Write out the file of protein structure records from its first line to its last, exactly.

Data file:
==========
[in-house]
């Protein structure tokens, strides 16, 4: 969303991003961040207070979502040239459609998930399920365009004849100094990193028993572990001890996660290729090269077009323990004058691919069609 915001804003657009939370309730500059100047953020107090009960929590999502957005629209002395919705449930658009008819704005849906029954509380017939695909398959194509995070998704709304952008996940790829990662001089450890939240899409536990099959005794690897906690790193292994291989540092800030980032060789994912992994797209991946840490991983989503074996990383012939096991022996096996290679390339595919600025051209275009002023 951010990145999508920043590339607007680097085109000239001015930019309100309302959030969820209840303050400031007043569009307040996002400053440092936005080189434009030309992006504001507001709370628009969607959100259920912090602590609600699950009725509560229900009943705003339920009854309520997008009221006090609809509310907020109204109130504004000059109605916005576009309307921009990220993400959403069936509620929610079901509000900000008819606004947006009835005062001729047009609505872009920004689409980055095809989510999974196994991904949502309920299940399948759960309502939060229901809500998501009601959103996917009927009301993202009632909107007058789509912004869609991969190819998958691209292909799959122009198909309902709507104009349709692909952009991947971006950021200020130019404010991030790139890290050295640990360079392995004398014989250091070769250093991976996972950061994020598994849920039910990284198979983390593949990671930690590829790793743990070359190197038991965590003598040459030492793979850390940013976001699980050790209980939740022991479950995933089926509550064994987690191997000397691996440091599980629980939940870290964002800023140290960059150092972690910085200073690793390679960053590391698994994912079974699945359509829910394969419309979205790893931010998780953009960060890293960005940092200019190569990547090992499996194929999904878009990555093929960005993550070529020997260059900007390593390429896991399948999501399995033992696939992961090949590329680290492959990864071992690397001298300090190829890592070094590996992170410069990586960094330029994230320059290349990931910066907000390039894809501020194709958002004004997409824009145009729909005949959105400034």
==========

[in-house]
């Protein structure tokens, strides 16, 4: 969303991003961040207070979502040239459609998930399920365009004849100094990193028993572990001890996660290729090269077009323990004058691919069609 915001804003657009939370309730500059100047953020107090009960929590999502957005629209002395919705449930658009008819704005849906029954509380017939695909398959194509995070998704709304952008996940790829990662001089450890939240899409536990099959005794690897906690790193292994291989540092800030980032060789994912992994797209991946840490991983989503074996990383012939096991022996096996290679390339595919600025051209275009002023 951010990145999508920043590339607007680097085109000239001015930019309100309302959030969820209840303050400031007043569009307040996002400053440092936005080189434009030309992006504001507001709370628009969607959100259920912090602590609600699950009725509560229900009943705003339920009854309520997008009221006090609809509310907020109204109130504004000059109605916005576009309307921009990220993400959403069936509620929610079901509000900000008819606004947006009835005062001729047009609505872009920004689409980055095809989510999974196994991904949502309920299940399948759960309502939060229901809500998501009601959103996917009927009301993202009632909107007058789509912004869609991969190819998958691209292909799959122009198909309902709507104009349709692909952009991947971006950021200020130019404010991030790139890290050295640990360079392995004398014989250091070769250093991976996972950061994020598994849920039910990284198979983390593949990671930690590829790793743990070359190197038991965590003598040459030492793979850390940013976001699980050790209980939740022991479950995933089926509550064994987690191997000397691996440091599980629980939940870290964002800023140290960059150092972690910085200073690793390679960053590391698994994912079974699945359509829910394969419309979205790893931010998780953009960060890293960005940092200019190569990547090992499996194929999904878009990555093929960005993550070529020997260059900007390593390429896991399948999501399995033992696939992961090949590329680290492959990864071992690397001298300090190829890592070094590996992170410069990586960094330029994230320059290349990931910066907000390039894809501020194709958002004004997409824009145009729909005949959105400034």